According to the authors of the Austrian Environmental Agency, there are also links between Rosatom and European companies with Siemens and Nukem. In Lingen, Lower Saxony, where the French nuclear power producer Framatome has been manufacturing fuel elements for decades, Rosatom is one of the standard suppliers. Both sides wanted to intensify their cooperation in the past year. At that time, Bernard Fontana, CEO of Framatome, and his Russian colleague Likatschew signed contracts for extensive cooperation. The plant in Lingen is only part of it.

“Through the close cooperation with our industrial partner Rosatom, we are strengthening our contribution to the safe and reliable generation of clean energy generated by our customers’ nuclear power plants,” said Bernard Fontana at the signing and even announced armaments cooperation: “Together we are building on our expertise for maintaining the operation of the existing nuclear fleet and preparing for the next generation of nuclear energy.” His colleague from Rosatom praised the cooperation against the background of the climate debate: “Today the world finally realized that it is impossible to achieve CO2 neutrality without nuclear energy to reach. Therefore, we must accelerate our joint efforts to achieve global decarbonization goals,” Likachev said.

In the meantime the wind has turned, but only slightly. More than 50 barrels of fuel rod production material due to arrive in Lingen from Russia this month were rerouted by Rosatom and landed directly at Framatome in France. Environmentalists who had posted themselves in front of the plant in Lingen waited in vain. The Federal Office for the Safety of Nuclear Waste Management (BASE) had previously confirmed current transports from Russia to the fuel element factory in Lingen. The basis is approvals from 2021, said a BASE spokesman.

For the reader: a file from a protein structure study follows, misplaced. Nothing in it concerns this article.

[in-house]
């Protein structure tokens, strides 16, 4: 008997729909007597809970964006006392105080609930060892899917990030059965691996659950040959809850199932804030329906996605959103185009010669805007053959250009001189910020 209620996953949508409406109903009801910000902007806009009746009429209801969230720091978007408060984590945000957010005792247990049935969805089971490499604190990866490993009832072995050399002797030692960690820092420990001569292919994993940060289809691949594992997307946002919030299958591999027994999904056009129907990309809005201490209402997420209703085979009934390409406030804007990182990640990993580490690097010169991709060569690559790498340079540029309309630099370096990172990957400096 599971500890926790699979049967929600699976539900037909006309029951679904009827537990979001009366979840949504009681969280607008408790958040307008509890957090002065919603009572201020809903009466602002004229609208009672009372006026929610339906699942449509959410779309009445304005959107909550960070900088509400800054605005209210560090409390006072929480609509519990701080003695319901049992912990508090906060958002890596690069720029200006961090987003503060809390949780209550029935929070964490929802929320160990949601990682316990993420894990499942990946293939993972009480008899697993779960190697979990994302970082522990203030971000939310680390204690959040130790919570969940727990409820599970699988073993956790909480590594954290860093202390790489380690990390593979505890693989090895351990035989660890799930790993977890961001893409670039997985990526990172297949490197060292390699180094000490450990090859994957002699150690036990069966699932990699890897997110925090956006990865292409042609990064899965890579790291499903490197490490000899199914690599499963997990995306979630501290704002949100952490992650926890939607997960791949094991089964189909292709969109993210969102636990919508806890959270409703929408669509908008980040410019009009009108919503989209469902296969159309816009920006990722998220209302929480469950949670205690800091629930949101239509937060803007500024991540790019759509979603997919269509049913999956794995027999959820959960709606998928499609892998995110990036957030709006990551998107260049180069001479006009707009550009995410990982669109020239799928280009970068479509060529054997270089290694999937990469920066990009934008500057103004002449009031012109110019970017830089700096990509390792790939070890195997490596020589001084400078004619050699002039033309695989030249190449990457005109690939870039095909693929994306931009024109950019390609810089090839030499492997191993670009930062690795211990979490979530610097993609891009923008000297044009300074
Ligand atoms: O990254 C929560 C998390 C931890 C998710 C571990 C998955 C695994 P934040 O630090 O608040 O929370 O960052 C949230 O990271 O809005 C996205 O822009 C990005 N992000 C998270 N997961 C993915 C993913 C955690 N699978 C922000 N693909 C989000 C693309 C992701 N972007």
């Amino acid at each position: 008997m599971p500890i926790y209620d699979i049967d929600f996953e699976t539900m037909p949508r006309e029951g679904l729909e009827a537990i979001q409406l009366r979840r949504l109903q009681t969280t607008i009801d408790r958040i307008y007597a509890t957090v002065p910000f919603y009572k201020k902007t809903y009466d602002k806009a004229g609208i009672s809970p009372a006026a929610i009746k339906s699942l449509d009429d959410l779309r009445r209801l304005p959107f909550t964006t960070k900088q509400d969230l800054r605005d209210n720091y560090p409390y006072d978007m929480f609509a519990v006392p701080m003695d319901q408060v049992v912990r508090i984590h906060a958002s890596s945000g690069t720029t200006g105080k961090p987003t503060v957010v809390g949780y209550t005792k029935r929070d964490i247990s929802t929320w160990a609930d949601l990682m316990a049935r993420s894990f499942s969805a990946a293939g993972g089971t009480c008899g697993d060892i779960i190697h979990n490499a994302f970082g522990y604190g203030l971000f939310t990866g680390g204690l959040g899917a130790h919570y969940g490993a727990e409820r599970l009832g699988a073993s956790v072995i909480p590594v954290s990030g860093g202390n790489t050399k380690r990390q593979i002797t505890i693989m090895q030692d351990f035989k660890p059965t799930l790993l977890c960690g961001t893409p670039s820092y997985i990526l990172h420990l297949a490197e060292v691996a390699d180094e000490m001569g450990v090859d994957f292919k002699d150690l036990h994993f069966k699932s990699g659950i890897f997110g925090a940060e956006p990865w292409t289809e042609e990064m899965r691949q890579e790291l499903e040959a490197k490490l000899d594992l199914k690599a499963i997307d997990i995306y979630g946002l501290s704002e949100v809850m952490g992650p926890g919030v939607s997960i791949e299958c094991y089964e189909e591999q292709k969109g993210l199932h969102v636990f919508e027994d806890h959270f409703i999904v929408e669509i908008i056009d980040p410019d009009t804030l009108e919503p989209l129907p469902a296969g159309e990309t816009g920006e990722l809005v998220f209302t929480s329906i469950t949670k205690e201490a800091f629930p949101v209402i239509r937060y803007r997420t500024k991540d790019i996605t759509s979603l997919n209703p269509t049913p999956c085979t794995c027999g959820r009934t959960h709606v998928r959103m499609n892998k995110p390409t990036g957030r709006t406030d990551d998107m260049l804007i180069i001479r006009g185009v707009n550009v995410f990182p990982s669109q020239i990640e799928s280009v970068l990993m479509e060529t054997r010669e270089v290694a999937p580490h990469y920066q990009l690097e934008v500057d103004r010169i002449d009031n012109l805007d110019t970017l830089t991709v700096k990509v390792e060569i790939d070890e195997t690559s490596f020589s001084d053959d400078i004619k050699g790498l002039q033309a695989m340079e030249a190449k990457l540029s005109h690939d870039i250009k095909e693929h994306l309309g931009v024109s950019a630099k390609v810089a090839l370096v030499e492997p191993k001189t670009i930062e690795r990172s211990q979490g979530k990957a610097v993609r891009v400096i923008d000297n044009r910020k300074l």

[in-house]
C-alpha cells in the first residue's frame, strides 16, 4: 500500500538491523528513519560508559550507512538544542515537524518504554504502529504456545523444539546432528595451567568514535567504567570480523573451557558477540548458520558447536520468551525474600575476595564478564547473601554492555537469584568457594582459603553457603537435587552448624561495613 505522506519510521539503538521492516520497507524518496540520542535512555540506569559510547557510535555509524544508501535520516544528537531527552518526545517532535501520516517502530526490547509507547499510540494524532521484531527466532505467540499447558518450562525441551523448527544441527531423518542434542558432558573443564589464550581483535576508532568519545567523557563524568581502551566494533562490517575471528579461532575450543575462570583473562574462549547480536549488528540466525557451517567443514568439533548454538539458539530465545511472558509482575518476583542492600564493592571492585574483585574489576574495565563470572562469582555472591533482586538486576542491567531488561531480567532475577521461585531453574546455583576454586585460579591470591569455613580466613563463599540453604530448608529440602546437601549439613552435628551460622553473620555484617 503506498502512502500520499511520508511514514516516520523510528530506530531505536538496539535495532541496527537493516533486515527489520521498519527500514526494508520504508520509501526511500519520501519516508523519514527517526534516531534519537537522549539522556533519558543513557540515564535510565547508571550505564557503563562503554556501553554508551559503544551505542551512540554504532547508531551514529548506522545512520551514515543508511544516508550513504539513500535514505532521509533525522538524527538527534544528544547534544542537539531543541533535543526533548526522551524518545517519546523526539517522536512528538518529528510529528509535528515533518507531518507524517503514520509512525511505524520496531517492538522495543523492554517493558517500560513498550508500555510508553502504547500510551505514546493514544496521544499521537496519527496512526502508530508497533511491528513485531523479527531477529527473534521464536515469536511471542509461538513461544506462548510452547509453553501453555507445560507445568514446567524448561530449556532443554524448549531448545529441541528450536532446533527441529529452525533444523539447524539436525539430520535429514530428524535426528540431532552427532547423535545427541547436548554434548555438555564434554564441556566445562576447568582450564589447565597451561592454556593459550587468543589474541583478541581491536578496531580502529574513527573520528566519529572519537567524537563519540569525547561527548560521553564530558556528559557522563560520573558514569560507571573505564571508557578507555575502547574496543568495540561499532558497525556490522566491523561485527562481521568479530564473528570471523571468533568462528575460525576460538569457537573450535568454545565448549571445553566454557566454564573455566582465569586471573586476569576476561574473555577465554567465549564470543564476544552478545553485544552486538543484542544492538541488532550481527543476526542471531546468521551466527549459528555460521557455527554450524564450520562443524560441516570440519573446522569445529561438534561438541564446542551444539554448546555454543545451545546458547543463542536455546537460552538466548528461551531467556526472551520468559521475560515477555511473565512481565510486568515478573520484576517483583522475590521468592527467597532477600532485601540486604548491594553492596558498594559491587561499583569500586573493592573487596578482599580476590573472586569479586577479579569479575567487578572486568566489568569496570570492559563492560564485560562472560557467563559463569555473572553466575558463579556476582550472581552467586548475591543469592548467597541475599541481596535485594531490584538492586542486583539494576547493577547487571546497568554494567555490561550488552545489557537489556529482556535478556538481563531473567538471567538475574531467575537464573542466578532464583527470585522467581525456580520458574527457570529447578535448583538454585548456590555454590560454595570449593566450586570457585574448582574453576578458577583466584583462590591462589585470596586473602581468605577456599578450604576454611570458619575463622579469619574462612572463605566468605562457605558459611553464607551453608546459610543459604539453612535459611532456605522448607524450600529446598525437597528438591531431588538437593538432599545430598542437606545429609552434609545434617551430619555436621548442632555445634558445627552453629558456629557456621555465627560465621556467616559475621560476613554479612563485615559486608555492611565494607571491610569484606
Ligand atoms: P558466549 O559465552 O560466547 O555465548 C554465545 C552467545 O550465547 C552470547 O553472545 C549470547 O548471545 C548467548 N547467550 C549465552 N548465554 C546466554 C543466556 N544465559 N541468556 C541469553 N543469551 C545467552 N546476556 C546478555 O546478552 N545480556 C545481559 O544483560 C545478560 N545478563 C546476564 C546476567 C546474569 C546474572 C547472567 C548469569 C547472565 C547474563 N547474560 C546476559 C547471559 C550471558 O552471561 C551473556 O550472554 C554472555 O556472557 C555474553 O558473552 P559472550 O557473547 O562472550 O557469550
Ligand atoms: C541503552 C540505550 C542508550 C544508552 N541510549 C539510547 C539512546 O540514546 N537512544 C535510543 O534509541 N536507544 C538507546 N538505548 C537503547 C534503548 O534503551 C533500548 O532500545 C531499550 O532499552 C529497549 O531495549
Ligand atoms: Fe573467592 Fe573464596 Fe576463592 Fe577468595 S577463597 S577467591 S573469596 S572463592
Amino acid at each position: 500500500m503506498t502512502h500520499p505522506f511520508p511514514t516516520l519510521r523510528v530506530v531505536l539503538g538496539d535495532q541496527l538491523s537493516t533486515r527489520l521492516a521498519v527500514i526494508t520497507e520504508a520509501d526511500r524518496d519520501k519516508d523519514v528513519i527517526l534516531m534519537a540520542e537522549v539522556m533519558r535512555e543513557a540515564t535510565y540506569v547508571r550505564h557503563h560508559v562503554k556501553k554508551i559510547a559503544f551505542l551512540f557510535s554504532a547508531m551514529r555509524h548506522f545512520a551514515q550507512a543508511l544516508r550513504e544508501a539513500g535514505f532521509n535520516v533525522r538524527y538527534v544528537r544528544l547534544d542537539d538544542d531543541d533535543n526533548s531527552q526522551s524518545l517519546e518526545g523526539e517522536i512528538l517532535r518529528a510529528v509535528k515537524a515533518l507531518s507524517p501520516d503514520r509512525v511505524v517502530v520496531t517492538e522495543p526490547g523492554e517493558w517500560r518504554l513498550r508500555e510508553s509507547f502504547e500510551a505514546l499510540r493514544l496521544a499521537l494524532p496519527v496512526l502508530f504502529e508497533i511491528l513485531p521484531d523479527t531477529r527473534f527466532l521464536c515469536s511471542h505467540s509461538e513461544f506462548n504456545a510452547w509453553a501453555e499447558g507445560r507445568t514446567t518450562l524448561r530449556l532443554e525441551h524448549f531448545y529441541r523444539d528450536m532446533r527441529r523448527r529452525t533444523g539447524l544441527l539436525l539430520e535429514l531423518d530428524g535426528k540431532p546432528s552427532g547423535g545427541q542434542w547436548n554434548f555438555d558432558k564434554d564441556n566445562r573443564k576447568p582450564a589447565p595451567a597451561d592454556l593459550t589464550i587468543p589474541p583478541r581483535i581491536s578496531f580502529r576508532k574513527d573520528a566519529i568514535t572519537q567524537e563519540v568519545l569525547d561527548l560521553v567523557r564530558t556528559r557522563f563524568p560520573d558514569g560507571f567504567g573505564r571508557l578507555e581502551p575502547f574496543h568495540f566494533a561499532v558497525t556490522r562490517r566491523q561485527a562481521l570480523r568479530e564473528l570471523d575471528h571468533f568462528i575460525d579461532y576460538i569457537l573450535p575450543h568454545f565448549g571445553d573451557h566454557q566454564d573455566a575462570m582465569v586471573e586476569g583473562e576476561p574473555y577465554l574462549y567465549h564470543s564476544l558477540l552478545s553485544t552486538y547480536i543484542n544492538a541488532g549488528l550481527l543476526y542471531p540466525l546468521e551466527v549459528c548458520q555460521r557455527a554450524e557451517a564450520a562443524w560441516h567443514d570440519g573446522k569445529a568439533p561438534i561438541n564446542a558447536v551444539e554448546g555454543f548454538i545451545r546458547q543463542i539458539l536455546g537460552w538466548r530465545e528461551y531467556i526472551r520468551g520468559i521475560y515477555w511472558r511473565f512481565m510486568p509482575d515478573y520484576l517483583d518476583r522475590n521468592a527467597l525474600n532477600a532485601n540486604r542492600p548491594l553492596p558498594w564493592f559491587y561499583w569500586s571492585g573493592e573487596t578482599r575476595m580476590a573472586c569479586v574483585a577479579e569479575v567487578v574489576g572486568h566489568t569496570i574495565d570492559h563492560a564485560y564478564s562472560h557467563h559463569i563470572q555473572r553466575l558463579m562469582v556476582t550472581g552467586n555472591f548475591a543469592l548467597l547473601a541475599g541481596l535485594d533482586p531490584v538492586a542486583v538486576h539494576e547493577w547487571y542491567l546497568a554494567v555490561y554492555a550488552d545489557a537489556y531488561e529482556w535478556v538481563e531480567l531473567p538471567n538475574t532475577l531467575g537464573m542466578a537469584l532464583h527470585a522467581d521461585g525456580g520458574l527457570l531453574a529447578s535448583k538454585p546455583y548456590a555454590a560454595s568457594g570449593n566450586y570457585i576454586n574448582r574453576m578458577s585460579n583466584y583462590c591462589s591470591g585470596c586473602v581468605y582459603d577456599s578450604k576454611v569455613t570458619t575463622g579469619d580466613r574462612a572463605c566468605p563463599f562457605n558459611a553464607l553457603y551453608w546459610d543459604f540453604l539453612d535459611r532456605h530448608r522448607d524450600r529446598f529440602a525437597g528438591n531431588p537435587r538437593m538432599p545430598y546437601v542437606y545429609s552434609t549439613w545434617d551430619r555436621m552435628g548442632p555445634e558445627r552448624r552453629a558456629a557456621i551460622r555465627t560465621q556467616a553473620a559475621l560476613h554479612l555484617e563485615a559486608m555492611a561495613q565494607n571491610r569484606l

Environmentalists are therefore on the barricades. Vladimir Slivyak, Russian activist, winner of the Alternative Nobel Prize, has long been calling for the cooperation with the “Russian regime” to be stopped and for Rosatom to be sanctioned. “Rosatom has an active task in the Ukraine war: the coordination of Russian troops in the occupation of nuclear power plants – specifically in Zaporizhia,” says Slivyak. “Rosatom must therefore be sanctioned as a fossil and military Russian nuclear company.”

The Ukrainian government is also demanding sanctions. Energy Minister German Halushchenko met US Energy Minister Jennifer Granholm just last week and raised the issue, according to the Ukrainian news platform Ukrinform. However, Ukraine’s call for sanctions to be imposed on more than 700 people and organizations linked to Rosatom has so far fallen on deaf ears. Rosatom also has major customers in the US.

There are only evasive statements from the German side: The Ministry of the Environment says “Rosatom is a major player in the nuclear field. It can therefore be assumed that some expansion plans will be put to the test again in the foreseeable future.” And Habeck’s Ministry of Economics said tight-lipped on request: “Sanctions will be decided jointly by the EU member states. The list of sanctioned goods and people will be published by the EU.” The ministry does not provide any information on “individual cases”.

The article “Putin’s nuclear dealers are doing business unhindered and Germany is just watching” comes from WirtschaftsKurier.